Warning: the Docker build process automatically copies all files that are located in the current directory to the Docker daemon in order to create the image. This can take a lot of time when big/many files exist. For this reason it’s important to always work in a directory containing only the files you really need to include in your Docker image. Alternatively you can use the .dockerignore file to select the path to exclude from the build.

Then use your favourite editor eg. vim to create a file named Dockerfile and copy the following content:

FROM debian:wheezy

MAINTAINER <your name>

RUN apt-get update && apt-get install -y curl cowsay

ENV PATH=$PATH:/usr/games/

When done save the file.

Step 5 – Build the image

Build the Docker image by using the following command:

docker build -t my-image .

Note: don’t miss the dot in the above command. When it completes, verify that the image has been created listing all available images:

docker images

You can try your new container by running this command:

docker run my-image cowsay Hello Docker!

Step 6 – Add a software package to the image

Add the Salmon package to the Docker image by adding to the Dockerfile the following snippet:

RUN curl -sSL | tar xz \
 && mv /Salmon-*/bin/* /usr/bin/ \
 && mv /Salmon-*/lib/* /usr/lib/

Save the file and build again the image with the same command as before:

docker build -t my-image .

You will notice that it creates a new Docker image with the same name but with a different image ID.

Step 7 – Run Salmon in the container

Check that everything is fine running Salmon in the container as shown below:

docker run my-image salmon --version

You can even launch a container in an interactive mode by using the following command:

docker run -it my-image bash

Use the exit command to terminate the interactive session.

Step 8 – File system mounts

Create an genome index file by running Salmon in the container.

Try to run Bowtie in the container with the following command:

docker run my-image \
  salmon index -t $PWD/data/ggal/transcriptome.fa -i index

The above command fails because Salmon cannot access the input file.

This happens because the container runs in a complete separate file system and it cannot access the hosting file system by default.

You will need to use the --volume command line option to mount the input file(s) eg.

docker run --volume $PWD/data/ggal/transcriptome.fa:/transcriptome.fa my-image \
  salmon index -t /transcriptome.fa -i index

An easier way is to mount a parent directory to an identical one in the container, this allows you to use the same path when running it in the container eg.

docker run --volume $HOME:$HOME --workdir $PWD my-image \
  salmon index -t $PWD/data/ggal/transcriptome.fa -i index

Step 9 – Upload the container in the Docker Hub (bonus)

Publish your container in the Docker Hub to share it with other people.

Create an account in the web site. Then from your shell terminal run the following command, entering the user name and password you specified registering in the Hub:

docker login

Tag the image with your Docker user name account:

docker tag my-image <user-name>/my-image

Finally push it to the Docker Hub:

docker push <user-name>/my-image

After that anyone will be able to download it by using the command:

docker pull <user-name>/my-image

Note how after a pull and push operation, Docker prints the container digest number e.g.

Digest: sha256:aeacbd7ea1154f263cda972a96920fb228b2033544c2641476350b9317dab266
Status: Downloaded newer image for nextflow/rnaseq-nf:latest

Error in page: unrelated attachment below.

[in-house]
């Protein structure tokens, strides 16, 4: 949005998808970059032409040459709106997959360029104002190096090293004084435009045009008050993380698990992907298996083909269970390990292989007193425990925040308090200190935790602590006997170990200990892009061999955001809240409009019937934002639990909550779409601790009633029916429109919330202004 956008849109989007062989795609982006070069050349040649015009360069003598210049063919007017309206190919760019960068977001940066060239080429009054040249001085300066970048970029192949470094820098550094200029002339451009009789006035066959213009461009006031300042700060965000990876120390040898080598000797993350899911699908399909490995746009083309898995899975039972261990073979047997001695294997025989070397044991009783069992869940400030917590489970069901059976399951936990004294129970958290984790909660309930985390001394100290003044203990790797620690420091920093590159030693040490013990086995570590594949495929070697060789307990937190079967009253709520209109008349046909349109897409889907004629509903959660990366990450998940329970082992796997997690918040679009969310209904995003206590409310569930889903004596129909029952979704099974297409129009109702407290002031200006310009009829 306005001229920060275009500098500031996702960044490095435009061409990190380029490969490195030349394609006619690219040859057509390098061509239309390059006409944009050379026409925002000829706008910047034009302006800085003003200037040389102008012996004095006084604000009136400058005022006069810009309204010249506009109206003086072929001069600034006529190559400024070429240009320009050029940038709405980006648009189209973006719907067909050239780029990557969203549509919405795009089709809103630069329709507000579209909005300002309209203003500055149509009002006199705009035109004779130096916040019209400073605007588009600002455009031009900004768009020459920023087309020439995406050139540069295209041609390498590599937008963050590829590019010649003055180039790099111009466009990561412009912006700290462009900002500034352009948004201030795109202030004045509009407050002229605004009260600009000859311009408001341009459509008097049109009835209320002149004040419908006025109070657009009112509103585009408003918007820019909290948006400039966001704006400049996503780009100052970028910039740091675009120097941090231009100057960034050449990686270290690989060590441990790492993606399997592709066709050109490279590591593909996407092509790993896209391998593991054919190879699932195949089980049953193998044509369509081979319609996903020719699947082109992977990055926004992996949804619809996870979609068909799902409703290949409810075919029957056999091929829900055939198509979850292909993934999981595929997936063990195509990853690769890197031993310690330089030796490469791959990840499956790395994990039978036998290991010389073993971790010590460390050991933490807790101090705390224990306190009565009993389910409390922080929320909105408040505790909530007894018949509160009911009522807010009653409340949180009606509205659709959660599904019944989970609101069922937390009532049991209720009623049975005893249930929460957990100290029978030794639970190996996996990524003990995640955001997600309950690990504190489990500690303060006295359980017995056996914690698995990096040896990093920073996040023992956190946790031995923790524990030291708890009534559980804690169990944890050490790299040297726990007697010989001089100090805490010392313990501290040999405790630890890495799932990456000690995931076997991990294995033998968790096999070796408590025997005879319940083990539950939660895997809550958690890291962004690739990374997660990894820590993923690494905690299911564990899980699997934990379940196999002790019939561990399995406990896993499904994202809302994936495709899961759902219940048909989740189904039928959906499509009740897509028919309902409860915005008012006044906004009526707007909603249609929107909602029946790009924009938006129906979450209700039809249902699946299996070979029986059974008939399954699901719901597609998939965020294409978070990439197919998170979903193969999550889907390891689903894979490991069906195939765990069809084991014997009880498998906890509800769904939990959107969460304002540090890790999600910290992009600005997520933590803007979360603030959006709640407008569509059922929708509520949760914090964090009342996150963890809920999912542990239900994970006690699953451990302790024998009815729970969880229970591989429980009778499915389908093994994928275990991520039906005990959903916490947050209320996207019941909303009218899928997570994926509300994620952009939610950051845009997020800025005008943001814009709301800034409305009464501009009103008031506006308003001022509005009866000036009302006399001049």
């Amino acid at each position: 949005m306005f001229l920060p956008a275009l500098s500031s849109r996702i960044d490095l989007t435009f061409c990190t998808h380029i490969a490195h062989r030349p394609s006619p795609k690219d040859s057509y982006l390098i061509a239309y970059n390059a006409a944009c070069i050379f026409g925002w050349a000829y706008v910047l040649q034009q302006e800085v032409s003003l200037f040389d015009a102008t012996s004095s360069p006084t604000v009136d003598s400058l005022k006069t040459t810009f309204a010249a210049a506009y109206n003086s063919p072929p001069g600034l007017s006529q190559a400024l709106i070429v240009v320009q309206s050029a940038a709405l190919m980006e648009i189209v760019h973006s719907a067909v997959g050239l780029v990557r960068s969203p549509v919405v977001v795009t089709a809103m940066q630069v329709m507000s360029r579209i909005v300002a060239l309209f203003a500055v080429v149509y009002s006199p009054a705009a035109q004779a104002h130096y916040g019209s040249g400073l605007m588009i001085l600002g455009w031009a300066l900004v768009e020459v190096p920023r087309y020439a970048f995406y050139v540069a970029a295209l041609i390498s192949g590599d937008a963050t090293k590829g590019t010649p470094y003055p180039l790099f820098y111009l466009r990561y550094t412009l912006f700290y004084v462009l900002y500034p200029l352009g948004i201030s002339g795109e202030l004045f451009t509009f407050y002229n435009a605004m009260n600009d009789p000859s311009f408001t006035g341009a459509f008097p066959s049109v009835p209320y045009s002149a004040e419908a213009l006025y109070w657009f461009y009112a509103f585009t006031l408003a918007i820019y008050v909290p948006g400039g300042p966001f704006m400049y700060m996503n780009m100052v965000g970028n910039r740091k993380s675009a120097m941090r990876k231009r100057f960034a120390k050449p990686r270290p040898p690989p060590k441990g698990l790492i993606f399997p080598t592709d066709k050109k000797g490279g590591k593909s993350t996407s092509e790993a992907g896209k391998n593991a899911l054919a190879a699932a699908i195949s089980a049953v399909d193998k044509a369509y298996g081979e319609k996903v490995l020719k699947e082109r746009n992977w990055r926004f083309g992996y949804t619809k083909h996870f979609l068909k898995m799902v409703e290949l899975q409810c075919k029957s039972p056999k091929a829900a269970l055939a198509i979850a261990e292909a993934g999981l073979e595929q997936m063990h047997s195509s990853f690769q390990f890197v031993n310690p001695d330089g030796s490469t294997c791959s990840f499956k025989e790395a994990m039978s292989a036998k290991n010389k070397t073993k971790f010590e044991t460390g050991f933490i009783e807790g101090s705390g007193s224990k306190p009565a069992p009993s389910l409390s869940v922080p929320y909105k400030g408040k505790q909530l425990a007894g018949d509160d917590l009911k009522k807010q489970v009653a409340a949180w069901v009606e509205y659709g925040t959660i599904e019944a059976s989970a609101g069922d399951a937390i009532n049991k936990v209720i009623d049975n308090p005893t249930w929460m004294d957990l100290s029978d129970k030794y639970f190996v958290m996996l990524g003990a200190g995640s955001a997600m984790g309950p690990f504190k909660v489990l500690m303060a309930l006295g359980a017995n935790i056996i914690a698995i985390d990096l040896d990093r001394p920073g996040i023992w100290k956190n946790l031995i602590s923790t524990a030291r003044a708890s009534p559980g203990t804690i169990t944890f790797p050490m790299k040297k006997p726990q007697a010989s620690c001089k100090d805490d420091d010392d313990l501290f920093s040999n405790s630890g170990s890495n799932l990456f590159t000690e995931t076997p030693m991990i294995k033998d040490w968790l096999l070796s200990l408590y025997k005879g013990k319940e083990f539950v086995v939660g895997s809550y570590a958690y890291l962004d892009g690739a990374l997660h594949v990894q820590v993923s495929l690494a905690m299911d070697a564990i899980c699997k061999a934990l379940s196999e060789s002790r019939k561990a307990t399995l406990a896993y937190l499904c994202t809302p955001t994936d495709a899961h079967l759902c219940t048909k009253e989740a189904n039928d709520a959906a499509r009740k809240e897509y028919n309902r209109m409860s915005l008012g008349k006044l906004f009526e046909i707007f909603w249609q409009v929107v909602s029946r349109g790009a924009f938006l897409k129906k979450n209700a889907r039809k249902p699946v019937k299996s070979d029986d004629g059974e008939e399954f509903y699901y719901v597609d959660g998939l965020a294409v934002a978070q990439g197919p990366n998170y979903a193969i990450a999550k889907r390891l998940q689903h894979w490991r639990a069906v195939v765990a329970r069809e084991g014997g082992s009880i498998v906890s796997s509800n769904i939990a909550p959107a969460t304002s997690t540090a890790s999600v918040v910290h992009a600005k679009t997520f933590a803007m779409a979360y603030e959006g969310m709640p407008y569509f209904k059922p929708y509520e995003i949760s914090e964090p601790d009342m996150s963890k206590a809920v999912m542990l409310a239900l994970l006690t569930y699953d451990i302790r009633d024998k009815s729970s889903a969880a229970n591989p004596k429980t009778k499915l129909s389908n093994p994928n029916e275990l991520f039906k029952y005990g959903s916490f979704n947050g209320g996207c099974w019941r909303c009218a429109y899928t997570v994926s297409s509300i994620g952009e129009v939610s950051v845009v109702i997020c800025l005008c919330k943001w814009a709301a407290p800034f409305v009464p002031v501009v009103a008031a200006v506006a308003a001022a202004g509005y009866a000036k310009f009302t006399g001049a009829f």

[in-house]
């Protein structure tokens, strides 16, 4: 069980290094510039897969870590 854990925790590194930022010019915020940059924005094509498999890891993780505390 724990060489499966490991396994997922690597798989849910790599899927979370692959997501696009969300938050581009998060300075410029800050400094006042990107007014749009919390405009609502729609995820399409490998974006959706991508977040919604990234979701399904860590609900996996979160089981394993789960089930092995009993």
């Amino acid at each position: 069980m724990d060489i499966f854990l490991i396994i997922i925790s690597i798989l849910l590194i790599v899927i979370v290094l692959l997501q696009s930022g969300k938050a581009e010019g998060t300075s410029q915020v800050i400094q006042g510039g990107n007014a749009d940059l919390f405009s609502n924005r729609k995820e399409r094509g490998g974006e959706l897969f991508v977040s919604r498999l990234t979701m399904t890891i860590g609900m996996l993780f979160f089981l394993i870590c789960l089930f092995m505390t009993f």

This is a unique and immutable identifier that can be used to reference container image in a univocally manner. For example:

docker pull nextflow/rnaseq-nf@sha256:aeacbd7ea1154f263cda972a96920fb228b2033544c2641476350b9317dab266


Singularity is container runtime designed to work in HPC data center, where the usage of Docker is generally not allowed due to security constraints.

Singularity implements the container execution model similarly to Docker however using a complete different implementation design.

A Singularity container image is archived in a plain file that can be stored in shared file system and accessed by many computing nodes managed by a batch scheduler.

Create a Singularity images

Singularity images are created using a Singularityfile in similar manner to Docker, though using a different syntax.

Bootstrap: docker
From: debian:wheezy

export PATH=$PATH:/usr/games/

AUTHOR <your name>


apt-get update && apt-get install -y locales-all curl cowsay
curl -sSL | tar xz \
 && mv /Salmon-*/bin/* /usr/bin/ \
 && mv /Salmon-*/lib/* /usr/lib/

Once you have save the Singularity file. Create the image with these commands:

singularity create my-image.img
sudo singularity bootstrap my-image.img Singularityfile

Singularity requires two commands to build an image, the creates the file image and allocate the required space on the storage. The second build the real container image.

Note: the bootstrap command requires sudo permissions.

Running a container

Once done, you can run your container with the following command

singularity exec my-image.img cowsay Hello Singularity

By using the shell command you can enter in the container in interactive mode. For example:

singularity shell my-image.img

Import an Docker image

An easier way to create Singularity container without requiring sudo permission and bootsting the containers interoperability is to import a Docker image container pulling it directly from a Docker registry. For example:

singularity pull docker://debian:wheezy

The above command automatically download the Debian Docker image and converts it to a Singularity image store in the current directory with the name debian-wheezy.img.

Run a Nextflow script using a Singularity container

Nextflow allows the transparent usage of Singularity containers as easy as with Docker ones.

It only requires to enable the use of Singularity engine in place of Docker in the Nextflow configuration file.

To run your previous script with Singularity add the following profile in the nextflow.config file in the $HOME/hack17-coursedirectory:

profiles {

  foo {
    process.container = 'docker://nextflow/rnaseq-nf'
    singularity.enabled = true
    singularity.cacheDir = "$PWD"

The above configuration instructs nextflow to use Singularity engine to run your script processes. The container is pulled from the Docker registry and cached in the current directory to be used for further runs.

Try to run the script as shown below:

nextflow run -profile foo

Note: Nextflow will pull the container image automatically, it will require a few seconds depending the network connection speed.